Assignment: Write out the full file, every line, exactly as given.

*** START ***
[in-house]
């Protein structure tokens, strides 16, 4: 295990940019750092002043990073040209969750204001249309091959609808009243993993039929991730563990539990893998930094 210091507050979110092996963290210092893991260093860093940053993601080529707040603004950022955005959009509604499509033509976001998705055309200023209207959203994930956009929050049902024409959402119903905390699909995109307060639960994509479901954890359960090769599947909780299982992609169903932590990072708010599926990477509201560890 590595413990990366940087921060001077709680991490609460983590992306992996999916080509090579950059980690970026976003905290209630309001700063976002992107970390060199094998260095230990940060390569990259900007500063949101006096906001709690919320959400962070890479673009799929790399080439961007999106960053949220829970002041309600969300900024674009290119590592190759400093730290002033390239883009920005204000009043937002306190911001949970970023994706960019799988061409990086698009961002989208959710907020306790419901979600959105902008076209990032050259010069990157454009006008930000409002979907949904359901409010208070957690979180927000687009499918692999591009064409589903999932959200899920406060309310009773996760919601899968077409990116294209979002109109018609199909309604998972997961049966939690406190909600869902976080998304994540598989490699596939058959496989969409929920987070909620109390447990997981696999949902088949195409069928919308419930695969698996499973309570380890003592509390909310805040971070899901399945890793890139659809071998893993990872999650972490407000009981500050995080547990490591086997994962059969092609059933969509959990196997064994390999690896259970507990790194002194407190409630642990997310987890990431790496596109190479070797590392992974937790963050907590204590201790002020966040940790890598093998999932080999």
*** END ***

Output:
[in-house]
């Protein structure tokens, strides 16, 4: 295990940019750092002043990073040209969750204001249309091959609808009243993993039929991730563990539990893998930094 210091507050979110092996963290210092893991260093860093940053993601080529707040603004950022955005959009509604499509033509976001998705055309200023209207959203994930956009929050049902024409959402119903905390699909995109307060639960994509479901954890359960090769599947909780299982992609169903932590990072708010599926990477509201560890 590595413990990366940087921060001077709680991490609460983590992306992996999916080509090579950059980690970026976003905290209630309001700063976002992107970390060199094998260095230990940060390569990259900007500063949101006096906001709690919320959400962070890479673009799929790399080439961007999106960053949220829970002041309600969300900024674009290119590592190759400093730290002033390239883009920005204000009043937002306190911001949970970023994706960019799988061409990086698009961002989208959710907020306790419901979600959105902008076209990032050259010069990157454009006008930000409002979907949904359901409010208070957690979180927000687009499918692999591009064409589903999932959200899920406060309310009773996760919601899968077409990116294209979002109109018609199909309604998972997961049966939690406190909600869902976080998304994540598989490699596939058959496989969409929920987070909620109390447990997981696999949902088949195409069928919308419930695969698996499973309570380890003592509390909310805040971070899901399945890793890139659809071998893993990872999650972490407000009981500050995080547990490591086997994962059969092609059933969509959990196997064994390999690896259970507990790194002194407190409630642990997310987890990431790496596109190479070797590392992974937790963050907590204590201790002020966040940790890598093998999932080999």